Copyright, or, When in Doubt, Seek Permission

Copyright, or, When in Doubt, Seek Permission

We encounter different forms of content in the course of a day, whether it is reading a book or a newspaper, or while browsing through websites and social media platforms like Instagram and Facebook. One might assume that due to the ready visibility and access of content, often in real time as it is created, it is free for us to use and reproduce elsewhere.

Not so. Anything we read, watch, listen is the intellectual property of the creator. The creator enjoys intellectual property rights (IPR) over his works, i.e., they are copyrighted to him/her. This means that in order to use or copy these works, we need their permission and usually, pay a copyright fee to the creator of the work. Not doing so is a violation or infringement of copyright, which is punishable by law.

IPRs are legal rights that protect original works and inventions in industrial, scientific, literary or artistic fields. They cover patents, copyrights, marks and trade secrets.

Copyright covers the following:

  • books
  • sculptures
  • computer programs
  • maps
  • photographs
  • music
  • films
  • databases
  • technical drawings
  • brands, logos, mascots
  • paintings
  • advertisements

Does copyright last forever? It doesn’t, which may be fortunate or not, depending on which side of the publishing table one is on. In most countries, including India, copyright expires 70 years after the death of the author. Additionally, in India, the copyright for works whose authors died before 1941 expired after 50 years. So, works by the literary greats, including William Shakespeare, Charles Dickens, Rabindranath Tagore, are in the public domain, i.e., they are free to be reproduced.

We can reproduce a copyrighted work under any one of several types of public copyright licences. Of these, the Creative Commons Licences are the best known. A CC licence is used when an author wants to give other people the right to share, use, and build upon a work that they have created. They are of four types, of which the ‘Attribution’ licence allows the copying, distribution, display, performance and customised works based on it as long as they give the author or licensor credit (attribution) in the manner specified by these.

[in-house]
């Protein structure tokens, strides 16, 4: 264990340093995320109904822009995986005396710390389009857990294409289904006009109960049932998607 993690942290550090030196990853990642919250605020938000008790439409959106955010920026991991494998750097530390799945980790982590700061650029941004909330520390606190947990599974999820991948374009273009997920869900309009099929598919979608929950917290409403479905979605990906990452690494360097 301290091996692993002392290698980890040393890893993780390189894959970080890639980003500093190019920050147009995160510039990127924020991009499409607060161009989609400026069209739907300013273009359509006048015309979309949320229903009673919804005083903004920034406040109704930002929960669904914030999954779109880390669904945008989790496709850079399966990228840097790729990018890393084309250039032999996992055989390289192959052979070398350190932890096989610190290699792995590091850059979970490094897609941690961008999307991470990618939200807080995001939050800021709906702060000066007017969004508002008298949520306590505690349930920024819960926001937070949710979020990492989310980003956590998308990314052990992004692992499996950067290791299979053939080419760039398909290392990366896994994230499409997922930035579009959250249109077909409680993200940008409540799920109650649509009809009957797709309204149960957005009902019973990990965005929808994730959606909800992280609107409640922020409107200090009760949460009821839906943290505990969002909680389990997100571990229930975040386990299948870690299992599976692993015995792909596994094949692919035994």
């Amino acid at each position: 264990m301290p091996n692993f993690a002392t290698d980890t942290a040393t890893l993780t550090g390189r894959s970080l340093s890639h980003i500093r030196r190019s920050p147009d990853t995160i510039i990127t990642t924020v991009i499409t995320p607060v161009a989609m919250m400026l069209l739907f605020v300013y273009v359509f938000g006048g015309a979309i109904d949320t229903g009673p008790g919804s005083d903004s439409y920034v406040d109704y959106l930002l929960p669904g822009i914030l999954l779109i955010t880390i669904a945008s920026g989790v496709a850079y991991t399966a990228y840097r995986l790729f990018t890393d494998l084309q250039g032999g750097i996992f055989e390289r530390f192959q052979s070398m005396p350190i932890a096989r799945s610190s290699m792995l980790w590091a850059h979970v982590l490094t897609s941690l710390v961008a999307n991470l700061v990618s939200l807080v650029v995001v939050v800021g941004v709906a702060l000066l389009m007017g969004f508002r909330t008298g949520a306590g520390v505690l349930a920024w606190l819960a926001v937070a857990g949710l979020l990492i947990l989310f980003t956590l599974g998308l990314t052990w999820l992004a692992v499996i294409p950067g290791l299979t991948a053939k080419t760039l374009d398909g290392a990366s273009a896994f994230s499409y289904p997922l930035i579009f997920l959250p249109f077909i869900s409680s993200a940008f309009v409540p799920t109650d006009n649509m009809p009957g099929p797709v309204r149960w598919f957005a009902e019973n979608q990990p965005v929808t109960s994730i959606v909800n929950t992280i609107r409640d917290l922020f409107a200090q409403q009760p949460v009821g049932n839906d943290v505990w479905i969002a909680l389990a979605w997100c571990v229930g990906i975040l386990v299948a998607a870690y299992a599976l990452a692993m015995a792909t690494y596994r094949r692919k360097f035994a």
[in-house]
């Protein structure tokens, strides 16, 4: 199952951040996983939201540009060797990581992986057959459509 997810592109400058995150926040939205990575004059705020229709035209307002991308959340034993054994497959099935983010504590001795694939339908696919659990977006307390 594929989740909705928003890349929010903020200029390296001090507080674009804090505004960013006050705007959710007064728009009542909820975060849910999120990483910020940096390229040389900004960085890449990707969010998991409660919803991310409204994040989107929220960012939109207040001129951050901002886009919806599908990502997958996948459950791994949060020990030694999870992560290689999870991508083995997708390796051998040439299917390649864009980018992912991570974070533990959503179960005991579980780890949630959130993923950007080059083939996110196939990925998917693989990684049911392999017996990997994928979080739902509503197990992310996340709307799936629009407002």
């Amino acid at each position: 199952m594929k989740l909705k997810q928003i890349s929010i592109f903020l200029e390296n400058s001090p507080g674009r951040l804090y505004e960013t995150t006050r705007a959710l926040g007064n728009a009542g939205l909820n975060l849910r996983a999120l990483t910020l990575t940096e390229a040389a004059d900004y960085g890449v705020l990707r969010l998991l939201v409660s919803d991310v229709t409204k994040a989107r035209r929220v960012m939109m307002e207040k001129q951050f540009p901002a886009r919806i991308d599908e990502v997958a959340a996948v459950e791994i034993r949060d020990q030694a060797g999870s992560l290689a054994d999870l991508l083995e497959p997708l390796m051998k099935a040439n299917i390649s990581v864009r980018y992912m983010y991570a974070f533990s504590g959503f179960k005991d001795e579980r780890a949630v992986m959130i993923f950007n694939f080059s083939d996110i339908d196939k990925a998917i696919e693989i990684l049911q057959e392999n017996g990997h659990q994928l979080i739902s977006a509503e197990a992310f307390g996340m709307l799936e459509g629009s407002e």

While creating content from which the creator expects to make commercial gains, it is advisable to watch out for these:

  • Any content that the creator claims to be their own should be entirely their own, with no ideas, sentences or turns of phrase taken from another source.

  • If content taken from another source is claimed as one’s own, it opens them up to charges of plagiarism.

  • Content may be taken from another source, as long as it is in the public domain, or if permission is sought and received from the creator, for free or in return for a permission fee, and credit is duly given.

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Romila Saha

Romila Saha is Managing Editor, ELT, Schools, at Collins Learning. Some of the series that she has brought out are Collins English Grammar and Composition and Engaging English. She enjoys literature, pedagogy, making books and the mountains.